Foot and Mouth Disease

This has been a dread to the farmer with cattle and sheep since 1839. Cumbria experienced serious outbreaks in the 19th C: 1845, 1849-52, 1861-63; 1865-72. Alongside F&M, rinderpest, or cattle plague, a highly fatal and contagious disease, wiped out seven per cent of the national herd between 1865 to 1867. Cattle movements were halted, agricultural shows were cancelled, just as they were in 2001.

The old methods of dealing with it have an innocent charm compared with the 2001 British methods of slaughter, and the firebreak "cull". Whether they were effective is very doubtful.

Need Fire

One method of curing animals and rendering healthy ones immune to the disease was to kindle the "need fire" or "neat fire" named after "neat" or "oxen". Garnett quotes Wm Pearson who described the use of needfire in 1840 in Westmorland:

"... an angel was said to [have] descend[ed] and set fire to a tree in Yorkshire; this strange sight attracted the curiosity of the cattle, and those which were affected were cured, and remained ever after immune to the disease. The angel left written directions that the fire was to be handed on from farm to farm, and the cattle passed through the smoke and all would be well, but in the event of it going out it was to be rekindled by means of rubbing two pieces of wood together which had never been in a house, all the fires in the houses being extinguished during the time the kindling took place." (ref)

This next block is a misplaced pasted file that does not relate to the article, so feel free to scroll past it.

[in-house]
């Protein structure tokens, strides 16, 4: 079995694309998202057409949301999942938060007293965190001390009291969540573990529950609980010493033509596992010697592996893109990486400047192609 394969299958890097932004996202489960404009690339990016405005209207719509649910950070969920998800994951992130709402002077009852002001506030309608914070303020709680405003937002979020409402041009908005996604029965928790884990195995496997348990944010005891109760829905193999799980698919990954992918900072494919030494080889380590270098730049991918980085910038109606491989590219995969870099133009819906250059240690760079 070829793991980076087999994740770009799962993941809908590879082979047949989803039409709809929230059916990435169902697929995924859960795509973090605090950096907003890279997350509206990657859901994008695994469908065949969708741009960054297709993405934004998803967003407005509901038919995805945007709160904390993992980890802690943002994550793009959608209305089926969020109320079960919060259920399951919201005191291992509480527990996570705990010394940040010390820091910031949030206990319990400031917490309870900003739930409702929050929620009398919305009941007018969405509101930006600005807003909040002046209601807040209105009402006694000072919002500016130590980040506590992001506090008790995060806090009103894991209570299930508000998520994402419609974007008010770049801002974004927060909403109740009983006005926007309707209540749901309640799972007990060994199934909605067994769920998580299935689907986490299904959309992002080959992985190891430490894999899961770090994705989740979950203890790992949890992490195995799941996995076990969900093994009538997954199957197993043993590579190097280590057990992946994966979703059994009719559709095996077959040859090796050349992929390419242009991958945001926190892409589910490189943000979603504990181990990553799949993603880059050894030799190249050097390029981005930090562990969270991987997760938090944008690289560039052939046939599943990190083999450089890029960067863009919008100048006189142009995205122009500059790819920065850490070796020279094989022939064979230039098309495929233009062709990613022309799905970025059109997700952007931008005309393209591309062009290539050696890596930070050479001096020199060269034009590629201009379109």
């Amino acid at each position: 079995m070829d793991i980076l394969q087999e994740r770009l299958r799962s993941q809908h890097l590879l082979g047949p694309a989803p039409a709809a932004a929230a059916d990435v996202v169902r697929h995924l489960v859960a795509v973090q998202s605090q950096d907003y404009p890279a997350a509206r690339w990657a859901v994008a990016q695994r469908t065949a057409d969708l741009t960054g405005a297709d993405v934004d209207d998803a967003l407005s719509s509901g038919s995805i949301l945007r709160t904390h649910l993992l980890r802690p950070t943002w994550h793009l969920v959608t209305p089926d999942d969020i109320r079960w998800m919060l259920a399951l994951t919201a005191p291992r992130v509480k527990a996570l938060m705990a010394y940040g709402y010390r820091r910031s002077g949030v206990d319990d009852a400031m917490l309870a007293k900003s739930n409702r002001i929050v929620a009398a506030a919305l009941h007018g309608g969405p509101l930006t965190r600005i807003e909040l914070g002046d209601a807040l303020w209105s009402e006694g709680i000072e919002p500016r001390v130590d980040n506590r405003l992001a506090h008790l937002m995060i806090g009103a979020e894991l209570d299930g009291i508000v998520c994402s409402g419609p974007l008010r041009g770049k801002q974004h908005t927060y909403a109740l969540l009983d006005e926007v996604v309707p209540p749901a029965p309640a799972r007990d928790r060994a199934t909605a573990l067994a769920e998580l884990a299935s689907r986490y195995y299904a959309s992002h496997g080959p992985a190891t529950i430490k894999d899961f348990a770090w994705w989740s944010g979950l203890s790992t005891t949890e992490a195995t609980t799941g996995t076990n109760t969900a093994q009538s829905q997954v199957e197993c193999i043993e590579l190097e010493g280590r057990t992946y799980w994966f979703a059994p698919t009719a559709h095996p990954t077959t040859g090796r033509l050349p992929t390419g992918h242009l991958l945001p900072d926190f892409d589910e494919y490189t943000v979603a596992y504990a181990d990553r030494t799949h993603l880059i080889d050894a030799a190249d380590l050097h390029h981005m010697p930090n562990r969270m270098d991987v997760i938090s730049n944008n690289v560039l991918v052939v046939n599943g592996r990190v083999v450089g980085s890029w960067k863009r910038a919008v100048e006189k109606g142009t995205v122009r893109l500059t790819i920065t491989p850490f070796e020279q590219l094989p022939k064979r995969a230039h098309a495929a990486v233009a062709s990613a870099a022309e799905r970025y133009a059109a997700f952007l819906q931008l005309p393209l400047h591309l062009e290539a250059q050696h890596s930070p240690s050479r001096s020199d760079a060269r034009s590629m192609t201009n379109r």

In 1840 the needfire had been set going at Killington, near Kendal, and was passed through all the county to as far as Skirwith in Cumberland.

"Damp litter and green wood was used to produce the greatest amount of smoke ... cattle were driven close to the fire and sometimes through it ... It arrived at Howgill at midnight, yet most of the farmers cheerfully complied and as cheerfully forwarded the fire to their neighbours. A few, whose idleness outbalanced their superstition, remained in bed."

The last recorded use of needfire was at Troutbeck in 1851.

Other remedies for "murrain" (the old name for foot-and-mouth disease) included this one from T Beaumont's "The Complete Cow Doctor" published in 1863:

A draught of myrrh, Epsom Salts, sulphur, antimony and diapente powder mixed with a quart of rue tea.

FMD Diary for 2001

Article about book on History of foot-and-mouth (Woods, 2005, in Westmorland Gazette)